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Noise power

From Wikipedia, the free encyclopedia

In telecommunication, the term noise power has the following meanings:

  1. The measured total noise in a given bandwidth at the input or output of a device when the signal is not present; the integral of noise spectral density over the bandwidth
  2. The power generated by a random electromagnetic process.
  3. Interfering and unwanted power in an electrical device or system.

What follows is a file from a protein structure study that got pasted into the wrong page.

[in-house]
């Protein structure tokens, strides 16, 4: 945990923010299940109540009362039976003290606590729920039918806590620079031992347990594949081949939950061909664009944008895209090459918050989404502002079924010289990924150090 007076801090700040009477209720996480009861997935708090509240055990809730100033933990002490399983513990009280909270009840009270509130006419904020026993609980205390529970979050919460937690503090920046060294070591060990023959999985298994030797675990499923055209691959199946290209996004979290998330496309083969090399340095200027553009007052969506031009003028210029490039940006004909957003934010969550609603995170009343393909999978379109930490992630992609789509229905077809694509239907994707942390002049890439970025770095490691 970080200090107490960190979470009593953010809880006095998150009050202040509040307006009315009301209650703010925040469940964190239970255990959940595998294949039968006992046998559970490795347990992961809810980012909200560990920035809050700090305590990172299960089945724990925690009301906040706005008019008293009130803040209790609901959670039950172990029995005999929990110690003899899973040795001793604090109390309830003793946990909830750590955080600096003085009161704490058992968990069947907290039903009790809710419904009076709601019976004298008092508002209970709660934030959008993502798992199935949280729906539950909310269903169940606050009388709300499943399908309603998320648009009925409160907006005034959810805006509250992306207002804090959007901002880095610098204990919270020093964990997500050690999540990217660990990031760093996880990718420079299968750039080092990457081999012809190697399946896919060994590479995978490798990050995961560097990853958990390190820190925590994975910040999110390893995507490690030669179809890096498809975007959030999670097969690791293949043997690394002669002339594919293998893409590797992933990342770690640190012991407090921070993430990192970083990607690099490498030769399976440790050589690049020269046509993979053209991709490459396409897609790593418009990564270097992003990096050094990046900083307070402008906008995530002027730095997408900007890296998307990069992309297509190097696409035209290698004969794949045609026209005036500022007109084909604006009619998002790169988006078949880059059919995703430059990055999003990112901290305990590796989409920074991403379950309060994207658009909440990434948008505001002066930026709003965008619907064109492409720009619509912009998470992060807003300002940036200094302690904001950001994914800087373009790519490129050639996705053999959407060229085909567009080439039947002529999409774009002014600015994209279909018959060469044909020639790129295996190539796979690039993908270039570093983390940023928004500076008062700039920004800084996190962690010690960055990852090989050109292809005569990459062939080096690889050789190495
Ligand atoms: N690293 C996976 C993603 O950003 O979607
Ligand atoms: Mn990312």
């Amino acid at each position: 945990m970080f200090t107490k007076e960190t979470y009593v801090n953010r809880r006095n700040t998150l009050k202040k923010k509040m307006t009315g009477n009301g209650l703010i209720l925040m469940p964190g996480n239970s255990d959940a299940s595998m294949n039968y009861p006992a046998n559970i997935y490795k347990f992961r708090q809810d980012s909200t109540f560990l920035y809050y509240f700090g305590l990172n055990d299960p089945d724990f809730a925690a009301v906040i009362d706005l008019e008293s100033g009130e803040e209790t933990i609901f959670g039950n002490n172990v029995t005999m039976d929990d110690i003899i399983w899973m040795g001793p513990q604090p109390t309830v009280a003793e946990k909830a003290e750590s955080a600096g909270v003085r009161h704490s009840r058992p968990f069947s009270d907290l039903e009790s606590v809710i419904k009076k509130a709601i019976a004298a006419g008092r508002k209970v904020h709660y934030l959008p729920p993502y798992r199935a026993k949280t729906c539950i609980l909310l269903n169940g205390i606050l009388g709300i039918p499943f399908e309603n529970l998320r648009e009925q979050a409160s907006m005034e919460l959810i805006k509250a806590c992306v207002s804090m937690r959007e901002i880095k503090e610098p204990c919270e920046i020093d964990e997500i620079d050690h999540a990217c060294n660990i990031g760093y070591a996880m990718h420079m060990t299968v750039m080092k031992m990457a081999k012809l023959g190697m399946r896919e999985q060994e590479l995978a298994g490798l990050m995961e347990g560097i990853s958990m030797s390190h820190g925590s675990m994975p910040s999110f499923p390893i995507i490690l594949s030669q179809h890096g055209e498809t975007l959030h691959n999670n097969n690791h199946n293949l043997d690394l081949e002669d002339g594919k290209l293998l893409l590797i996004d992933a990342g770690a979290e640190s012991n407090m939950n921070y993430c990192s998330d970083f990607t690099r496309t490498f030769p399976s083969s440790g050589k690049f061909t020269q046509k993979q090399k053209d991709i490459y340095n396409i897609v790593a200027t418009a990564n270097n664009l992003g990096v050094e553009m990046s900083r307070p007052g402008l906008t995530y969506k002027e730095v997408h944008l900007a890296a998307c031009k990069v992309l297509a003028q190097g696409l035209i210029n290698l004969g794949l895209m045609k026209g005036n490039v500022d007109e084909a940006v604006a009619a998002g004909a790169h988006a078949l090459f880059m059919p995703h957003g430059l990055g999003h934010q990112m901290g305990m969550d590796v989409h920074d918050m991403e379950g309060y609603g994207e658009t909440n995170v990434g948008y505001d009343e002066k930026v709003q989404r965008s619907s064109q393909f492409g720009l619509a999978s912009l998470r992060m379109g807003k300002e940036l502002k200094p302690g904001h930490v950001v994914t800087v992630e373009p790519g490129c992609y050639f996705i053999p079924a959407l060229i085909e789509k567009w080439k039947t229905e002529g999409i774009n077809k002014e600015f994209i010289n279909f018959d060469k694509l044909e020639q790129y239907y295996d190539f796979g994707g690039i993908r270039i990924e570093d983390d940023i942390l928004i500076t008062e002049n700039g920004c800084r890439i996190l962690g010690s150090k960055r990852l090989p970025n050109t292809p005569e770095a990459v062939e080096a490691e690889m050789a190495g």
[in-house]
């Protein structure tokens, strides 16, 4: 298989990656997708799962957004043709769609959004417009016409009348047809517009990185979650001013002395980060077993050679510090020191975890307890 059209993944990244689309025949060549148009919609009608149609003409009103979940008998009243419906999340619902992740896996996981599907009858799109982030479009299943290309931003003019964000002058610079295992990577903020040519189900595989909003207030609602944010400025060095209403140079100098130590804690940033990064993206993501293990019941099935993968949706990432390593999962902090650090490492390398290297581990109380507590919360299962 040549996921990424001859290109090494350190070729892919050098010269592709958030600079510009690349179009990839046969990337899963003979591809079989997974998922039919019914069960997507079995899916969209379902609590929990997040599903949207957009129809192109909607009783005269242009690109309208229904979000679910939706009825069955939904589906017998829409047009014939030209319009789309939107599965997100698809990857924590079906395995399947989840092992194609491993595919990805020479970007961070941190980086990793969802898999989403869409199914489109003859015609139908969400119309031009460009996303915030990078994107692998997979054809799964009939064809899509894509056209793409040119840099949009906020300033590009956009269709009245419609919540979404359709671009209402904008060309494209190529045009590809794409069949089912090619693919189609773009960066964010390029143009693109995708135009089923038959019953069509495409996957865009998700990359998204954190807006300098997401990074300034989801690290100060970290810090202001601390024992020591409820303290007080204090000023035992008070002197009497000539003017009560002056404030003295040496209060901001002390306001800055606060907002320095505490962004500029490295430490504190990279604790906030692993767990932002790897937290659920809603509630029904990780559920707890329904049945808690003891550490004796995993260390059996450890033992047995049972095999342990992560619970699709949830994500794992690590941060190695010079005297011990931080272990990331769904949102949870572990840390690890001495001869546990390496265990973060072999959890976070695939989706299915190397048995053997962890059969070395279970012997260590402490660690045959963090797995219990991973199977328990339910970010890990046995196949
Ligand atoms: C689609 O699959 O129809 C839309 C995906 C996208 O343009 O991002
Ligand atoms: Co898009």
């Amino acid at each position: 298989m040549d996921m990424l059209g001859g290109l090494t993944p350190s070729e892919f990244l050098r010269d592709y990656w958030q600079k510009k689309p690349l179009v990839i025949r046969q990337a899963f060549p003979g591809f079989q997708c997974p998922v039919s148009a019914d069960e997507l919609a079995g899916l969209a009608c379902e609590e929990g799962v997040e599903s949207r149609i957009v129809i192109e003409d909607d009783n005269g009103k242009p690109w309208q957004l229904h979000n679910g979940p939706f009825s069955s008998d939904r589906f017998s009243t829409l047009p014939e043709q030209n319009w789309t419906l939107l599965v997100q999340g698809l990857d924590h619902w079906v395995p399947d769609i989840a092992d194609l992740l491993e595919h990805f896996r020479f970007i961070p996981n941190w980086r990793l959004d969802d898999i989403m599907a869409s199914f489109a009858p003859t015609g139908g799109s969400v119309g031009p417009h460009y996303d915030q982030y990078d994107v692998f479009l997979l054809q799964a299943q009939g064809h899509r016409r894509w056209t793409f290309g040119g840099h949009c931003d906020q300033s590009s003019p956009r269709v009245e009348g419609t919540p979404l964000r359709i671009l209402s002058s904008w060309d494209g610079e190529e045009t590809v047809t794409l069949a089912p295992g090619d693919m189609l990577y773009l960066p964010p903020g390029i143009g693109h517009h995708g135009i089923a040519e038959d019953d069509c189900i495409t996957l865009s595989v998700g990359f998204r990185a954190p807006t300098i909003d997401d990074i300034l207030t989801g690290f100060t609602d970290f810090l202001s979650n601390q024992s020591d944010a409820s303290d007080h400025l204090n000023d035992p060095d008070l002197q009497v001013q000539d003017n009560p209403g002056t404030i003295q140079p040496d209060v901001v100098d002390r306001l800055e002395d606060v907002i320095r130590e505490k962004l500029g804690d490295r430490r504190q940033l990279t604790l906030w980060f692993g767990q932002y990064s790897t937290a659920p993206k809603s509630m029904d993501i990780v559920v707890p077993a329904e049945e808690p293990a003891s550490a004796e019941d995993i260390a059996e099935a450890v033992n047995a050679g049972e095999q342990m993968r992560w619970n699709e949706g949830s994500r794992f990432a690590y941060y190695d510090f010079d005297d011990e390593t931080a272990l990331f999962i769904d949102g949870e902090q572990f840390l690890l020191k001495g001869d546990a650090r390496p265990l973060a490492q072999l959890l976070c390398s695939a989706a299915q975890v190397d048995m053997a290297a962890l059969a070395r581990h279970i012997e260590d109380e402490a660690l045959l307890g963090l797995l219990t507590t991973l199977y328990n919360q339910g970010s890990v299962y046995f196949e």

4. In the acceptance testing of radio transmitters, the mean power supplied to the antenna transmission line by a radio transmitter when loaded with noise having a Gaussian amplitude-vs.-frequency distribution.

Noise power can be calculated by multiplying the noise spectral density with the signal bandwidth


  • kB = Boltzmann constant1.38×10−23 J⋅K−1[1]
  • T = absolute temperature of the device
  • B = bandwidth


Public Domain This article incorporates public domain material from Federal Standard 1037C. General Services Administration. Archived from the original on 2022-01-22. (in support of MIL-STD-188).

  1. ^ "2022 CODATA Value: Boltzmann constant". The NIST Reference on Constants, Units, and Uncertainty. NIST. May 2024. Retrieved 2024-05-18.